A perfect start
Our guides are blogging from our expedition ships in Svalbard. The Sea Endurance's Expedition Leader Elke has written down some thoughts and experiences from the trip 8-15 June, which got a perfect start!
What a first day! We got woken up early at calm and sunny weather. Already before breakfast could we enjoy Sørgattet and the steep surrounding mountains. Breakfast got very short because we soon got called out on deck for a walrus on floating glacier ice. The Smeerenburg Glacier and the landscape around it was breathtaking. On the way to our morning outing one of us spotted a pod beluga whales! It was the first of the season and we spent quite some time with them. Both adults and juveniles were in this group. Later we had a nice meeting with some walrus on the beach at Amsterdam Island. Lots of history were to be told by the guides as well; about the Dutch whaling and Swedish and American aeronautics and all to be seen in ruins close to the beaches.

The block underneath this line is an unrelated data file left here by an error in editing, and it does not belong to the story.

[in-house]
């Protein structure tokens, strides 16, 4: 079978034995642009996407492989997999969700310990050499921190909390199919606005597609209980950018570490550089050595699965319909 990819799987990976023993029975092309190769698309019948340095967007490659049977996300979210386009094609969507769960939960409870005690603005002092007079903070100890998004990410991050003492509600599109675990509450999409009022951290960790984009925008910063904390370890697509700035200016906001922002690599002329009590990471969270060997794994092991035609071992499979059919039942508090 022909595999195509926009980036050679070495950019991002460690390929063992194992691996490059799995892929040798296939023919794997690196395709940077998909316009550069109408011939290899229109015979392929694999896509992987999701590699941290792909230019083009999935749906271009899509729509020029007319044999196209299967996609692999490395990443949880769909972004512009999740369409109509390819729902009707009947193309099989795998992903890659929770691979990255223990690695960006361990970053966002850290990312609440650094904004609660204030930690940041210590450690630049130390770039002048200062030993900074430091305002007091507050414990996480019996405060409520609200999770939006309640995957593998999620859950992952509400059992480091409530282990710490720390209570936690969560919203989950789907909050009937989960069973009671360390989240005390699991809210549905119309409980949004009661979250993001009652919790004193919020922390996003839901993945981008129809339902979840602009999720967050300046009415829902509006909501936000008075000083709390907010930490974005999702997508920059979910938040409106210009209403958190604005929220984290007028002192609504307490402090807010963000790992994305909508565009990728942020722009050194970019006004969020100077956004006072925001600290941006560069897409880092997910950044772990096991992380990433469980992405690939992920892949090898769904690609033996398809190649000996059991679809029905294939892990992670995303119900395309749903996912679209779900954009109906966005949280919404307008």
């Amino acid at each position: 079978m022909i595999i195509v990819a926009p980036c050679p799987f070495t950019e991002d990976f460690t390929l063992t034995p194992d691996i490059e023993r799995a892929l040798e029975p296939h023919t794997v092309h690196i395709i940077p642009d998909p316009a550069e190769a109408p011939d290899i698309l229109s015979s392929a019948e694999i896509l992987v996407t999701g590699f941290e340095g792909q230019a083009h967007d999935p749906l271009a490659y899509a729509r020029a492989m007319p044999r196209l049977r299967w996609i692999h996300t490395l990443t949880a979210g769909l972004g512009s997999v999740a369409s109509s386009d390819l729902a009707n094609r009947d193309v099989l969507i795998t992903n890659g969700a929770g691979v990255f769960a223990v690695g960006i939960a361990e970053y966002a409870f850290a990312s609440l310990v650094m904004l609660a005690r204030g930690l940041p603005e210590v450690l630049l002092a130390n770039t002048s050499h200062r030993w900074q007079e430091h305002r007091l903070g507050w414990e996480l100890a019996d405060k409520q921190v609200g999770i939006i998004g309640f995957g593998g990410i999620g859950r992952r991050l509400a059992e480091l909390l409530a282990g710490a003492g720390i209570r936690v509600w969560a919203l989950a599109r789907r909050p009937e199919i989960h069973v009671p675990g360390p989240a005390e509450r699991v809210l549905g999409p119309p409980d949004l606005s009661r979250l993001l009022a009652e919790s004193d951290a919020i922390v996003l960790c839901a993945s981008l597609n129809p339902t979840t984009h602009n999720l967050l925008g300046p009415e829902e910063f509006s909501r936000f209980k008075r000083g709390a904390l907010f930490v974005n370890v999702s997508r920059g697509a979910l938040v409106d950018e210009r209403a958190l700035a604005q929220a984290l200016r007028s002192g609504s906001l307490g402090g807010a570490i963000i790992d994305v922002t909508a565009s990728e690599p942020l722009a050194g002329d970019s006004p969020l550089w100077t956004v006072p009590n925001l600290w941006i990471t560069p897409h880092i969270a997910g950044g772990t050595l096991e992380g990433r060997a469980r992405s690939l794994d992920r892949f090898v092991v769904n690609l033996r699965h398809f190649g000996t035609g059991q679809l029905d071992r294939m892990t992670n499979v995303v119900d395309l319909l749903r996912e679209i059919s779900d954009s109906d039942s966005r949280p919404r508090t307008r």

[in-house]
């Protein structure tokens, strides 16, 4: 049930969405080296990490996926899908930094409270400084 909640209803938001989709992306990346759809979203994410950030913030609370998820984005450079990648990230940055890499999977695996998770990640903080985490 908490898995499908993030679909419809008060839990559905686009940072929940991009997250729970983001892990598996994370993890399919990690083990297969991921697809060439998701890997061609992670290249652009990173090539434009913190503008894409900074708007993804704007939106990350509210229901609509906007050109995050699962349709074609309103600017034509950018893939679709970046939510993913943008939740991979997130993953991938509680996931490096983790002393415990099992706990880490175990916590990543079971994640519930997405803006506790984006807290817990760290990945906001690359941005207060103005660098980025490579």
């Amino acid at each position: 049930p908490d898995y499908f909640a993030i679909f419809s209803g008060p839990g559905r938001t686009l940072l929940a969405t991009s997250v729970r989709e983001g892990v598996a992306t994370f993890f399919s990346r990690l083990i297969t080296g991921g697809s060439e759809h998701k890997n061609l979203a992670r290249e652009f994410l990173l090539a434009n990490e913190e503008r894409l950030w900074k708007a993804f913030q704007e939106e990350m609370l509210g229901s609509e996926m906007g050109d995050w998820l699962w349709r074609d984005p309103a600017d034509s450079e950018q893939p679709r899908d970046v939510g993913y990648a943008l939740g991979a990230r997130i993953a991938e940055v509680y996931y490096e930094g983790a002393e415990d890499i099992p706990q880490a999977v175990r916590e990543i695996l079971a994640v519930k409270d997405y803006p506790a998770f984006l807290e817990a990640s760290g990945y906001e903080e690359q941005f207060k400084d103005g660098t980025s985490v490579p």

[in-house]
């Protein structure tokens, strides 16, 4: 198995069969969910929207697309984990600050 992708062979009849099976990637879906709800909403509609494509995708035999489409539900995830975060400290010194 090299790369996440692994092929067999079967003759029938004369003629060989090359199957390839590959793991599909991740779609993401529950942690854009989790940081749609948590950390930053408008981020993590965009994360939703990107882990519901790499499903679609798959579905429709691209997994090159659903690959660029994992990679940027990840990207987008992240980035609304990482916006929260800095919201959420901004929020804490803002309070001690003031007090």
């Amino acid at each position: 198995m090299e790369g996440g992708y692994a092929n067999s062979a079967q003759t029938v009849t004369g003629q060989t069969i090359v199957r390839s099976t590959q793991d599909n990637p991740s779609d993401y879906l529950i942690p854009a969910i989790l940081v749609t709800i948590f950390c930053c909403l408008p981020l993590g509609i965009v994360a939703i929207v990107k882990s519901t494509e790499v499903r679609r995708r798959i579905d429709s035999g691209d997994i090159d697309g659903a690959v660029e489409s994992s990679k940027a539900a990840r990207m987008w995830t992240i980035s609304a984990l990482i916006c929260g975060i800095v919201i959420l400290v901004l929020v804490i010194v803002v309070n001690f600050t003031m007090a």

The afternoon was spent at Fuglesangen and we visited a Little Auk colony. It was a great experience getting so close to wildlife and listening to the sound of seabirds and snow buntings.
We headed on towards Raudfjorden to scout for more wildlife, and we found our first bear for the trip! The Zodiacs were launched quickly and the plans we had made for the next hours were all canceled so that we could spend one and a half hours in total with the bear. Amazing, and all of this on our very first day of the trip! Now we will continue north east towards the Seven Islands, I’ very excited and wonder what we will experience there?
Since 1999, we have taken travellers on once-in-a-lifetime trips to Svalbard. From May to September our three small expedition ships, carrying only 12 and 53 passengers, explore this magnificent Arctic archipelago. Unpredictability and flexibility are the main keywords when you travel with PolarQuest as the exact route depends on weather, ice conditions and wildlife encounters. Sometimes you might be woken up in the middle of the night if a polar bear has been spotted on the ice.